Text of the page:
The following is an introduction to ScARF written in 2012, by the then President of the Society of Antiquaries of Scotland, Professor Roger Mercer.
In 2008 a proposal was placed by the Society of Antiquaries of Scotland before Historic Scotland, whereby the Society of Antiquaries would, with financial assistance, draw upon its extensive network of Fellowship and knowledge to compile a Scottish Archaeological Research Framework (ScARF). This would establish a datum of achievement in 2012 and attempt to sketch out the Research Questions that are visible now as we approach the next five years; enabling future research to be appropriately and economically directed.The arrangement was made with Historic Scotland through the good offices of Malcolm Cooper, then Chief Inspector in the organisation.
The matter was placed in the hands of a Steering Group in order that it could establish the project, appoint the Project Director, and oversee, on behalf of the Society of Antiquaries, this ambitious project towards the projected first phase completion date in November 2012. The Steering Group comprised the following individuals (and the organisations with which they were professionally affiliated at the time of joining):
- Dr Stephen Carter, BA, PhD, MIfA (Headland Archaeology Ltd)
- Dr David V. Clarke BA, PhD, FSA, FSAScot (in 2008, Keeper of Archaeology, National Museums Scotland)
- Professor Stephen Driscoll BA, MSc, PhD, FSAScot (University of Glasgow Archaeology Department)
- Dr Shannon Fraser MA, DipPostEx, PhD, FSAScot,MIfA (National Trust for Scotland & Convenor of the Society’s Research Committee)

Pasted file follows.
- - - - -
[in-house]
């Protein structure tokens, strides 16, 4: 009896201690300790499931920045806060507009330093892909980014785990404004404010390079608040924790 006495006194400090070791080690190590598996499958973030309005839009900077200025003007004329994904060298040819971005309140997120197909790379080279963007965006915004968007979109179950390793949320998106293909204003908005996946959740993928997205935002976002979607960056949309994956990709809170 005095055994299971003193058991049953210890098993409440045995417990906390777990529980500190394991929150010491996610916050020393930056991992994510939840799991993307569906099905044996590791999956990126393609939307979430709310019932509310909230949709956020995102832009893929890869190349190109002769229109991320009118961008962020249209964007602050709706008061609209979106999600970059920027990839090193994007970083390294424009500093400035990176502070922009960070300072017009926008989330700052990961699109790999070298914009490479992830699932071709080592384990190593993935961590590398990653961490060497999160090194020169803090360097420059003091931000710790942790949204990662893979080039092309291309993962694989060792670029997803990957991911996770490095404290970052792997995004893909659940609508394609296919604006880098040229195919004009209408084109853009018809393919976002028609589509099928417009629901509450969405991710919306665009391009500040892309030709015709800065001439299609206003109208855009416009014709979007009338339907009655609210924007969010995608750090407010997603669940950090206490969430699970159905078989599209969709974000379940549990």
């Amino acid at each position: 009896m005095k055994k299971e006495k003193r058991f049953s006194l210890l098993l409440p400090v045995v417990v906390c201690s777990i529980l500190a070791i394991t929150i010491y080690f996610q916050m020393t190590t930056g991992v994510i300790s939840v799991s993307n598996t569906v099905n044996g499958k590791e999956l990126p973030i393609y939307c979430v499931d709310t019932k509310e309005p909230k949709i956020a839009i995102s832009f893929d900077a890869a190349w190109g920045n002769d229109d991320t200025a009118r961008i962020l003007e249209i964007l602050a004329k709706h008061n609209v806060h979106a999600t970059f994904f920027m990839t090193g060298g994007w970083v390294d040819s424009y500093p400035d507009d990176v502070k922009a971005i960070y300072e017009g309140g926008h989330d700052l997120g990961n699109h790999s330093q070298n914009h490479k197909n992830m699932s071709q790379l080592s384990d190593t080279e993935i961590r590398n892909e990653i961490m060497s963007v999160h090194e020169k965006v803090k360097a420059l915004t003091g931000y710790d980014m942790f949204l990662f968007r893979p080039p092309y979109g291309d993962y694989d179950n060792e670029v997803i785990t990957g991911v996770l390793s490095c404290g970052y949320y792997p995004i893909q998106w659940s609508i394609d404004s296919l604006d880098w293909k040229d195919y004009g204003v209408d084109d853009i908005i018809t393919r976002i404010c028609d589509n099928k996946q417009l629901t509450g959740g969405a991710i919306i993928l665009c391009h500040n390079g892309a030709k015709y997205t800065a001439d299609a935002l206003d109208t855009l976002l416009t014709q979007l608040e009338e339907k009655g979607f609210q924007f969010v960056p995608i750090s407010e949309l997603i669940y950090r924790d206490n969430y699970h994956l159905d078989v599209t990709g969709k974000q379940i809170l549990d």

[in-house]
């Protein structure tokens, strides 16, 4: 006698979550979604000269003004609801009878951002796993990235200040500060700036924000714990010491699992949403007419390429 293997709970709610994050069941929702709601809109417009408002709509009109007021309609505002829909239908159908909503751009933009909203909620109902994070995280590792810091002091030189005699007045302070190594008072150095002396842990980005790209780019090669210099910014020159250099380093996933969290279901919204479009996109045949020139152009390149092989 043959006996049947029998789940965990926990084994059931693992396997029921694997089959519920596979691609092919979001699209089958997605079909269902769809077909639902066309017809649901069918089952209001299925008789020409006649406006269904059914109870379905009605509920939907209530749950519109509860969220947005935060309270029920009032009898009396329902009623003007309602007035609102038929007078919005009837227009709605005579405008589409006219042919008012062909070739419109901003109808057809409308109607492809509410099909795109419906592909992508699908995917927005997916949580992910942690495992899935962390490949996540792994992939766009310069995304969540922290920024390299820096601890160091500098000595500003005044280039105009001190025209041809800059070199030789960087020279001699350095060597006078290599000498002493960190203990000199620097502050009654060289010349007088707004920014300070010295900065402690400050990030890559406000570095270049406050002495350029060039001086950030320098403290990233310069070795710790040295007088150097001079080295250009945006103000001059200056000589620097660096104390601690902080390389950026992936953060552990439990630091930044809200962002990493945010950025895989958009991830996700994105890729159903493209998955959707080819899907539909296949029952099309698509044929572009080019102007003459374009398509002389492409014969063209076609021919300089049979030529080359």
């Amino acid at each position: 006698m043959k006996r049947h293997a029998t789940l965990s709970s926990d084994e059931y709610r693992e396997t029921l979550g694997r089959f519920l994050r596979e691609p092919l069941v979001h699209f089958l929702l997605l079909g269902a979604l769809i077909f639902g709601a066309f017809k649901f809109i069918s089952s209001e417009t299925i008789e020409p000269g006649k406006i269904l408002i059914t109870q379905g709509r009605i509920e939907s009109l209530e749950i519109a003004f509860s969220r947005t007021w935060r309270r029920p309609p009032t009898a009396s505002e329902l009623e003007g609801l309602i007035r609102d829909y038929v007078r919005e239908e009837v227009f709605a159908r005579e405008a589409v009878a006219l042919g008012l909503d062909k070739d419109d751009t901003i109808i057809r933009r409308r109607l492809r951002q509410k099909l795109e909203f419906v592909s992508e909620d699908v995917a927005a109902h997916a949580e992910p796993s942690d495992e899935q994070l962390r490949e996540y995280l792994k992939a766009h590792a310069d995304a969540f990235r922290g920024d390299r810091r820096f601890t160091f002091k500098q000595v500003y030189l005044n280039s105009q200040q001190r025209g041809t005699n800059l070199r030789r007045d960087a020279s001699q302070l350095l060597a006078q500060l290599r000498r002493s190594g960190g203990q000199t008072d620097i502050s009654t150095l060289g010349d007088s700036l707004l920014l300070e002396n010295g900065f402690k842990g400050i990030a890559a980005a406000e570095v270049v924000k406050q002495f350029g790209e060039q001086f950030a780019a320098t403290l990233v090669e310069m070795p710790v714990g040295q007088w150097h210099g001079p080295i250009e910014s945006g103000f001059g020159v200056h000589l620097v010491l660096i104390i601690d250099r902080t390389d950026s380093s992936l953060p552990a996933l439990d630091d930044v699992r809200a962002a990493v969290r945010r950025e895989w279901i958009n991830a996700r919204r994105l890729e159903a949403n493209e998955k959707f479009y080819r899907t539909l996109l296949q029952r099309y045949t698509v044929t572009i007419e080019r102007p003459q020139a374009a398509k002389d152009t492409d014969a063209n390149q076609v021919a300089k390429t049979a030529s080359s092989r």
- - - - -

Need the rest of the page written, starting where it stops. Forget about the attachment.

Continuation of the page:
- Julie Gibson BA, AIfA, FSAScot (Orkney Islands Council Archaeologist and University of the Highlands and Islands, ALGAO: Scotland)
- Dr Simon Gilmour MA, PhD, FSA, FSAScot, MIfA (Director of the Society of Antiquaries of Scotland) who acted most nobly as amanuensis to the Group
- Diana Murray MA, FSA, FSAScot, MIfA (Secretary (Chief Executive) of the RCAHMS)
- A representative of Historic Scotland: (Dr Noel Fojut, BSc, PhD, FSAScot, MIfA / Roderick McCullagh BA, DipArchSciFSA, FSAScot / PeterYeoman BA, FSA, FSAScot, MIfA)
- Dr Brendan O’Connor BA, DPhil., FSA, FSAScot (Treasurer of the Society of Antiquaries of Scotland)
- Professor Ian Ralston OBE, MA, PhD, DLitt, FRSE, FSA, FSAScot, MIfA (University of Edinburgh Archaeology Department)
- The late Ian Shepherd MA, FSA, FSAScot. (Aberdeenshire Council Aberdeenshire & Convenor of the Society’s Research Committee)
- Robin Turner BA, FSA, FSAScot, MIfA (formerly National Trust for Scotland, latterly RCAHMS)
The Steering Group was chaired by Professor Roger Mercer (Universities of Edinburgh and Durham, and formerly Secretary of the RCAHMS, and, in 2008, President of the Society of Antiquaries of Scotland), and appointed Dr Jeff Sanders MA, PhD, FSAScot as its Project Manager in 2008.